What about waffles? Ruth had pretty much given up on making these on the AIP because she can’t tolerate eggs! We had made Paleo recipes using plantains in the past that turned out okay, so we decided to give this one a try. Here’s how we rated it:
|Look:||(3.0 / 5)|
|Smell:||(4.0 / 5)|
|Taste:||(4.0 / 5)|
|Ease of Prep:||(4.0 / 5)|
|Friends & Family:||(3.0 / 5)|
|Average:||(3.6 / 5)|
2 Cups (2-3 large) pureed medium ripe-ripe plantains (See Notes)
2½ Tablespoons coconut oil, melted + more for oiling the waffle maker
1 Teaspoon cinnamon
1 Teaspoon pure vanilla extract
1 Teaspoon apple cider vinegar
½ Teaspoon sea salt
½ Teaspoon baking soda
- Heat your waffle iron. (I set the heat to 5 out of a possible 6)
- Peel the plantains and chop them each into 4 pieces.
- Place the plantain pieces in a high speed blender and blend until smooth (or as smooth as possible until it becomes too difficult to blend more).
- Add the oil to the plantains and blend again, now until completely pureed.
- Add the cinnamon, vanilla and apple cider vinegar to the blender. Blend again on high for a few seconds to mix well.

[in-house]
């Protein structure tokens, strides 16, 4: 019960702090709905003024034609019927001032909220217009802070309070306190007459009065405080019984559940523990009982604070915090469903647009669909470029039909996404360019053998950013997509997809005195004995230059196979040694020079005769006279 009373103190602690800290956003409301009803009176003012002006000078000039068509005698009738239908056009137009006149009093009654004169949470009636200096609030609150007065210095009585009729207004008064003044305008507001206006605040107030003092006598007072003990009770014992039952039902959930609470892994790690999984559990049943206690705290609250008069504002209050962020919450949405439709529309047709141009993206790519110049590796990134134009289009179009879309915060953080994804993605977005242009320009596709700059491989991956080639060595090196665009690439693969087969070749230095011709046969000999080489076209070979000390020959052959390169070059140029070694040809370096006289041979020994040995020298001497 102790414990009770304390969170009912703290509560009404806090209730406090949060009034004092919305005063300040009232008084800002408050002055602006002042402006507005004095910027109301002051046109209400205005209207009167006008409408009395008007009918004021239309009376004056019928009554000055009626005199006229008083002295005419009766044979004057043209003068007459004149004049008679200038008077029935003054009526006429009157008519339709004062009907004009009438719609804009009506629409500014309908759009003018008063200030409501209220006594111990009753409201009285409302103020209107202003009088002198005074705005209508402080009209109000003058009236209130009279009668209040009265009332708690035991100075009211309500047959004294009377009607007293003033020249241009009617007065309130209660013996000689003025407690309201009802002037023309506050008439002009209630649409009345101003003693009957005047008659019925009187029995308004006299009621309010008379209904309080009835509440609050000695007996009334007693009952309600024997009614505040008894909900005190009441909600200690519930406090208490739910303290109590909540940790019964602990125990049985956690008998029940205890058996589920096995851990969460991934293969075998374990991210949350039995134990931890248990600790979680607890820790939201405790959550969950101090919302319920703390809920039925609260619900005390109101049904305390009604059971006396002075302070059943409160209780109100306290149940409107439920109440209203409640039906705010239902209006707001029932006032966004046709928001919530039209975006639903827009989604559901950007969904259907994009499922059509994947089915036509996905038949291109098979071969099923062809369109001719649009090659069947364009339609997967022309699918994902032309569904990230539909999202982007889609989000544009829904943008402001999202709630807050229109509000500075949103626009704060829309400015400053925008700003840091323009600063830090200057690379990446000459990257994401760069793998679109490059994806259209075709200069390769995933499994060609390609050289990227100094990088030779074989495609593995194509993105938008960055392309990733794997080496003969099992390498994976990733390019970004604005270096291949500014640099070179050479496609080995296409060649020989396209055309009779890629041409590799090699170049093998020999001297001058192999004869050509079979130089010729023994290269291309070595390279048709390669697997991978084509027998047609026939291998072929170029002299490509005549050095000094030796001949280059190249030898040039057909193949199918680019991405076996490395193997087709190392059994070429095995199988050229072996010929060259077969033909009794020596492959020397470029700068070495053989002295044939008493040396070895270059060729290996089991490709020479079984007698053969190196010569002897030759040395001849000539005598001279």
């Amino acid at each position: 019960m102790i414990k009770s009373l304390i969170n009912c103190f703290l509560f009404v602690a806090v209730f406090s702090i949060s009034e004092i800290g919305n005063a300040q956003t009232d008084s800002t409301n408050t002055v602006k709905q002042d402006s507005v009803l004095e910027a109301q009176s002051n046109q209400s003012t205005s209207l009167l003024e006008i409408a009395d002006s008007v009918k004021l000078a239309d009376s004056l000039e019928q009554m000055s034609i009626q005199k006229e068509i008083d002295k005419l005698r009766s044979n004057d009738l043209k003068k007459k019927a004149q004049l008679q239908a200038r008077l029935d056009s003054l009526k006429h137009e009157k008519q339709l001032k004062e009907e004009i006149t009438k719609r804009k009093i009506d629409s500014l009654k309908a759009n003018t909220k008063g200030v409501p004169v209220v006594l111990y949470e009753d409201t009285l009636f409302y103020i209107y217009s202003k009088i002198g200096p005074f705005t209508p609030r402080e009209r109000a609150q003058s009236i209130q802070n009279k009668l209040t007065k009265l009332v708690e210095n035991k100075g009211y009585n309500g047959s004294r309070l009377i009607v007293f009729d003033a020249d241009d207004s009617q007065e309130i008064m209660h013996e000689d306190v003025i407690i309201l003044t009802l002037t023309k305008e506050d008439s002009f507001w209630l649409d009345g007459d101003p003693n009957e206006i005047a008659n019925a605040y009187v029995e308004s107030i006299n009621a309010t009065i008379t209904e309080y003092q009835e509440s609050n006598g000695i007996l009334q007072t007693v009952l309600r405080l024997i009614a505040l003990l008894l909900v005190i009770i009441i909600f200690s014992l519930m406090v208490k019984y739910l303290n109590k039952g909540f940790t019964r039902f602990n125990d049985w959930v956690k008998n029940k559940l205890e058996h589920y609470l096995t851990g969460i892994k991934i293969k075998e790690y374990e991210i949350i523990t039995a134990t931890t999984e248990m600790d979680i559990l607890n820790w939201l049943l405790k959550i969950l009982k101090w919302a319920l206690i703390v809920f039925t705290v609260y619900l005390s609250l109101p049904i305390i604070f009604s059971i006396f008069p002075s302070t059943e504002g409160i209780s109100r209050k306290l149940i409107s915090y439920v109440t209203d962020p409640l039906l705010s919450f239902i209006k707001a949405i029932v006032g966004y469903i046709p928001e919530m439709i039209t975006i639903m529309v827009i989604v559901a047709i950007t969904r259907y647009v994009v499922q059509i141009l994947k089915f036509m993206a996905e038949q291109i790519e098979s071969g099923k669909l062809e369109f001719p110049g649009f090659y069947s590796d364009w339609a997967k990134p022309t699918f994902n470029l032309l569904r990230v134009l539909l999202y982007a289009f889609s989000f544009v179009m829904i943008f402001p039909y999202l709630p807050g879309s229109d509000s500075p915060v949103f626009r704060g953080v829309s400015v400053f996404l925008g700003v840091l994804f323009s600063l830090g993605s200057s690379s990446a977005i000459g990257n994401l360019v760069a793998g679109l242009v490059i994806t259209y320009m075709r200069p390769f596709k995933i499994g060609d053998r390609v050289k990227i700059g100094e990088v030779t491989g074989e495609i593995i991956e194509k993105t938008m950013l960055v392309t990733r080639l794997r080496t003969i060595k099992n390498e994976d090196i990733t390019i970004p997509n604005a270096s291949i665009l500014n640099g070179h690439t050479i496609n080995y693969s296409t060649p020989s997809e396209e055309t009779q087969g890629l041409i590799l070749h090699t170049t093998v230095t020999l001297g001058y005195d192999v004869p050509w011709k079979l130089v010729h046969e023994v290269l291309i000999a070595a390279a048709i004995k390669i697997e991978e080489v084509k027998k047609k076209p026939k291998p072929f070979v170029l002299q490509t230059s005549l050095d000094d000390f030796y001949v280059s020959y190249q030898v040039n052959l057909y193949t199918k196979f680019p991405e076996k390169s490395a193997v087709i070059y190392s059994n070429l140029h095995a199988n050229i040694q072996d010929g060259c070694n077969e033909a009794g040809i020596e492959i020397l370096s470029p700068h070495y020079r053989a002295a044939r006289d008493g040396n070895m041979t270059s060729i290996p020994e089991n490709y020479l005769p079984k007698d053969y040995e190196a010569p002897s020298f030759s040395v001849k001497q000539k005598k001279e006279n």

- Add the salt and baking soda to the blender. You can blend again to mix or use a spatula to stir the ingredients into the batter by hand.
- Oil your waffle iron and place ⅓ cup of batter into the centre of your waffle iron. The amount of batter you use may vary depending on your waffle maker and it’s instructions. I have used a Belgian and classic waffle maker. Both work, but I prefer the classic.
- Cook until the waffle is browned to your liking, and repeat until the batter is gone. Be sure to keep the waffle maker oiled before each waffle.
- Transfer the cooked waffles to a wire cooling rack rather than stacking them on a plate as you cook.
- Serve with maple syrup, fresh fruit and whipped coconut cream!
Notes (from the recipe author): These waffles work best when your plantains are varied in ripeness. If one of your plantains are more ripe (yellow with black spots) and one is medium ripe (mostly green) they always turn out best. The ripe plantain will contribute the sweet flavour, while the less ripe will add more starch to help them hold.
Summary: It’s important to pay attention to the notes from the recipe author on this one. Also, sometimes the colour can be a little weird after baking, even though the taste isn’t affected, and they have a stronger banana flavour if you use riper plantains. We like them well enough that we have made them several times, but for these reasons we’re not sure how well our non-AIP/Paleo friends and family would like them. We find that when we use our Cuisinart CGR-4NC 5-in-1 Griddler with the Cuisinart Griddler Waffle Plates they turn out just right when we bake them for 6-7 minutes! Worth a try if you like other plantain recipes.